In “Resistance to Civil Government” Thoreau showed himself to be a clever, philosophical and argumentative individual in his writings against a government which he saw as unjust. As I read this paper I tried to understand it through the lens of this class. Specifically, I tried to find instances of Thoreau regarding the American identity. When Thoreau wrote “Resistance to Civil Government,” the biggest political issues were slavery in the colonies, and the Mexican war. The enslavement of so many individuals in America directly conflicted with Thoreau’s belief in freedom and individualism, and the war the country was fighting in Mexico conflicted with those values as well.
His confrontational and rhetorically masterful style of writing really struck me as I read the opening lines of the work. About the government, he states: “It does not keep the country free. It does not settle the West. It does not educate. The character inherent in the American people has done all that has been accomplished…” (Page 830, 1st paragraph). He stresses the strength of the individual throughout this work, and in Walden as well. He argued against a people that would be civilian first and individual second. Thoreau also argued against the idea of the majority; he saw democracy as a system that put justice into the hands of the strongest body of people, and argued those decisions should be made based on conscience.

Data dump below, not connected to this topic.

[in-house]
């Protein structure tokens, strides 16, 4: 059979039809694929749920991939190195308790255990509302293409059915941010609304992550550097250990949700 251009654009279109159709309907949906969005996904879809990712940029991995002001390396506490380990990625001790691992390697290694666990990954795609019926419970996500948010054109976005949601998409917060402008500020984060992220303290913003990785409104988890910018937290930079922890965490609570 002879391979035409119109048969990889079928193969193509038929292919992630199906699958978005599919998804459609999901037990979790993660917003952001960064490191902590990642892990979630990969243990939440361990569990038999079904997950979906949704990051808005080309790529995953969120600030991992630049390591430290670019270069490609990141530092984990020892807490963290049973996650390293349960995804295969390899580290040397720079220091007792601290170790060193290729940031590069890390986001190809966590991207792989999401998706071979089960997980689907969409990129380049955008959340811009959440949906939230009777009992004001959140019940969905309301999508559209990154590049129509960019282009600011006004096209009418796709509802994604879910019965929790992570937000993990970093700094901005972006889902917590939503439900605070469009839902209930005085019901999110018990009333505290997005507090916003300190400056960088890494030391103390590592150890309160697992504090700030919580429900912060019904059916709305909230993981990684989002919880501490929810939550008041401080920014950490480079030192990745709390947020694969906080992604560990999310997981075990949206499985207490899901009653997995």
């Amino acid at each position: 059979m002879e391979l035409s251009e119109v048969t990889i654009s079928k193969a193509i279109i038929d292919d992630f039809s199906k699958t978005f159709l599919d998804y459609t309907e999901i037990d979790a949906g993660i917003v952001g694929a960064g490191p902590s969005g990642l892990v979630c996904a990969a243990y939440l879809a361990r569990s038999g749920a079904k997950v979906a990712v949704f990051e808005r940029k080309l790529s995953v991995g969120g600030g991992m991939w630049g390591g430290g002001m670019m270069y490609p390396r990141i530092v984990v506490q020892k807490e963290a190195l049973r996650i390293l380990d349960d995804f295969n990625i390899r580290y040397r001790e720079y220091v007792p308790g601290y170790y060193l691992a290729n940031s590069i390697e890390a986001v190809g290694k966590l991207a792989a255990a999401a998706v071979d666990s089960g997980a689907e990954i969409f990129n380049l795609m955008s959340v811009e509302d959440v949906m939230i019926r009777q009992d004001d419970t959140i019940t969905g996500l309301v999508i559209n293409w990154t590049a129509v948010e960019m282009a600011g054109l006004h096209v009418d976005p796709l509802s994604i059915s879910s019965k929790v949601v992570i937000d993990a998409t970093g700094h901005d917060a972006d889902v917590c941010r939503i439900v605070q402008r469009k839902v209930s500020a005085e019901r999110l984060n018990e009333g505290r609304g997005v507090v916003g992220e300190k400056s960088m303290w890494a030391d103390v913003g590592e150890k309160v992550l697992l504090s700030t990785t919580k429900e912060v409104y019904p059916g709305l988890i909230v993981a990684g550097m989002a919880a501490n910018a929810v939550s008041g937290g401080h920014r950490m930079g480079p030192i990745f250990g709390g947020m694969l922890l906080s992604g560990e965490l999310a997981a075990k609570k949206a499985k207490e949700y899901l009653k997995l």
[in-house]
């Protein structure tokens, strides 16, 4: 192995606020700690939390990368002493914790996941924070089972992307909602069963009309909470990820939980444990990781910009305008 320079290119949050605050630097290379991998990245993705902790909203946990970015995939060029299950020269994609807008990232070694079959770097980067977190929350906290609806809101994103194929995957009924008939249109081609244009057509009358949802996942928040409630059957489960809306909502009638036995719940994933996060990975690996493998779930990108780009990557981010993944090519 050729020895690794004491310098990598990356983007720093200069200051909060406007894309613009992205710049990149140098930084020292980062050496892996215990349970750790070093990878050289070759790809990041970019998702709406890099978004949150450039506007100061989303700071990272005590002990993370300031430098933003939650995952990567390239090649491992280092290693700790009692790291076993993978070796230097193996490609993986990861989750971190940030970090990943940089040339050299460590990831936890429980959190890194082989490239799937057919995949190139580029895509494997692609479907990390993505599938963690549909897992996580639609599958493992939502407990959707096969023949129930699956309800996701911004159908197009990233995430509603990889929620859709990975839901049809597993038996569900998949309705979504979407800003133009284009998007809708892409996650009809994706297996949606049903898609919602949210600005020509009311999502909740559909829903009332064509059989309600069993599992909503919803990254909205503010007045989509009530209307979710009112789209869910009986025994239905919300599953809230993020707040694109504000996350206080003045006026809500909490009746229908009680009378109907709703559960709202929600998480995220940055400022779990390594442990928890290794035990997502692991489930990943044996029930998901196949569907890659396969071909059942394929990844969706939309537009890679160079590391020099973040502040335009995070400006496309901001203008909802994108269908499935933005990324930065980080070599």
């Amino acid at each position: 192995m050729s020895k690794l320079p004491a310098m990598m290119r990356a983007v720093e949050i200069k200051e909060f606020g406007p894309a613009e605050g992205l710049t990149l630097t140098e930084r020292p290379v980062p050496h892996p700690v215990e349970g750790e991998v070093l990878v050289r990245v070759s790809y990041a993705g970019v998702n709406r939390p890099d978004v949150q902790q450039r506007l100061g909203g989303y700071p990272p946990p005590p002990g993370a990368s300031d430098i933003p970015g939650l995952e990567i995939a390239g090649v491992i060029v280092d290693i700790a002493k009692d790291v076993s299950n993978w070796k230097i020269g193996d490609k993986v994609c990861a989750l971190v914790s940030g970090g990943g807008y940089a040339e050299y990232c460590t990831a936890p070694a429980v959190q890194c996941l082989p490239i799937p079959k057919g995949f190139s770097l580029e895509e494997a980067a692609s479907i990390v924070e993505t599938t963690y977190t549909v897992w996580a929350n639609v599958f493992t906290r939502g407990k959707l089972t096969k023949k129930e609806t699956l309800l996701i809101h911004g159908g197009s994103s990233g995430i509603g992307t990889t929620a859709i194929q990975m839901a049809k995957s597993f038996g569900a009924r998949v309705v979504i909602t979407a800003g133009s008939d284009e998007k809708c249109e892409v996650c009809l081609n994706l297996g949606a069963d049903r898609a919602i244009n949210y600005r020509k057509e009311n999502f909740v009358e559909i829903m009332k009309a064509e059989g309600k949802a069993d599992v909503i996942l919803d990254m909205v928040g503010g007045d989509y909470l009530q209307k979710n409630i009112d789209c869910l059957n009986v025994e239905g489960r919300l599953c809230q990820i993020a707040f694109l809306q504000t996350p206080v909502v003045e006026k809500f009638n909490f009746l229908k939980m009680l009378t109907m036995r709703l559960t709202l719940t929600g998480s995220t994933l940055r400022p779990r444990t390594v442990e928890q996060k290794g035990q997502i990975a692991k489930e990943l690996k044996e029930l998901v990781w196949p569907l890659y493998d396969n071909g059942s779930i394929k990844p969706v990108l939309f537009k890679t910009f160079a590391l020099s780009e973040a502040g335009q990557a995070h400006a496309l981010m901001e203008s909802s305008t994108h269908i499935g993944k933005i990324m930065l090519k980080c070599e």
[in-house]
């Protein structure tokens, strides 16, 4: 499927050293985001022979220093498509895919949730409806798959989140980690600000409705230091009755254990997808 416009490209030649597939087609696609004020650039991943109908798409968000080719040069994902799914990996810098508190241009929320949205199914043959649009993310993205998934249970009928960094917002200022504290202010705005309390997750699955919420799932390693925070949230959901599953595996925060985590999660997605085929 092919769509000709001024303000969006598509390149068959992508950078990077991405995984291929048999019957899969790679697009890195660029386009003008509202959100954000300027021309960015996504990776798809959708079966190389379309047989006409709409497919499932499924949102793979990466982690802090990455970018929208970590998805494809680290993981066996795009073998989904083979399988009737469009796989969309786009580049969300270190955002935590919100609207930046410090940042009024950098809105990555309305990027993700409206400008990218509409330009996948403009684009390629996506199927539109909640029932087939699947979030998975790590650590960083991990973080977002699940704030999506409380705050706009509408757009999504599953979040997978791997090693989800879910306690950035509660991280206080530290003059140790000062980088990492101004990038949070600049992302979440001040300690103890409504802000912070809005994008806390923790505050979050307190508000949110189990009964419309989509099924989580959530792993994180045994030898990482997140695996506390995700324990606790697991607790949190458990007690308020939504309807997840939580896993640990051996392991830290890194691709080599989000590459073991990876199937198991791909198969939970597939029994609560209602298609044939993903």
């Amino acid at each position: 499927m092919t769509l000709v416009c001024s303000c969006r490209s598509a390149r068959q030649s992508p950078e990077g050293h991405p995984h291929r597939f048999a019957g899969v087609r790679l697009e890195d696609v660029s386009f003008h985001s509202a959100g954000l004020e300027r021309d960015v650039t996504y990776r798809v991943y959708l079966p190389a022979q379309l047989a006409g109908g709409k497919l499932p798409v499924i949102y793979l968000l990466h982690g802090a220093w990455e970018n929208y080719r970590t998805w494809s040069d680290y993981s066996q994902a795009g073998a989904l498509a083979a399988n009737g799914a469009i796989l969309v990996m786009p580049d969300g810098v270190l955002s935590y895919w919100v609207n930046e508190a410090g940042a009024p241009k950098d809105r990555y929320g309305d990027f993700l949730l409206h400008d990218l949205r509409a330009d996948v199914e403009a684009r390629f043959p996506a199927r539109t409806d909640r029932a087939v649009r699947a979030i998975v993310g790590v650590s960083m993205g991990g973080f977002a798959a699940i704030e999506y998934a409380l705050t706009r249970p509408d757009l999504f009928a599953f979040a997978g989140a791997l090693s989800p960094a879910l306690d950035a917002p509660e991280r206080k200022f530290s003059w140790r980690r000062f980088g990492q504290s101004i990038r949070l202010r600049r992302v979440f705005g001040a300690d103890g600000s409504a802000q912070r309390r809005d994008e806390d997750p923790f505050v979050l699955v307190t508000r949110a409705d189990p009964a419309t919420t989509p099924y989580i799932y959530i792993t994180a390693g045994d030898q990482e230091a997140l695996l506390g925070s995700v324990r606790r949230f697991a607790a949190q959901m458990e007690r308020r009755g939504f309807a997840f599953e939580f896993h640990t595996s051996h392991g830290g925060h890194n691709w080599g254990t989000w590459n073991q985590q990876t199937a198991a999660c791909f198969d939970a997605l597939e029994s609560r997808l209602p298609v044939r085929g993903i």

Thoreau’s writing greatly influenced the future identity of America through his emphasis on civil disobedience. He emphasized that in a democracy, the government can only be as just and intelligent as its people, essentially pointing out the potential of each person within the country. This seemed to be a warning against the sort of events delineated in works like “My Kinsman, Major Molineux” in which mob mentality ruled. Another main point seemed to be that individuals should live within their means and not put too much emphasis on material wealth because it weakens. I wonder how this compares to previous authors we have read?
Have we read any other authors who wrote against monetary wealth? Is this wariness of wealth a common theme for American writings?
How does Thoreau’s concept of the individual compare with other writers of the time?
What sort of ties are there between the writings of Thoreau and Emerson? Where are they similar? Where do they differ?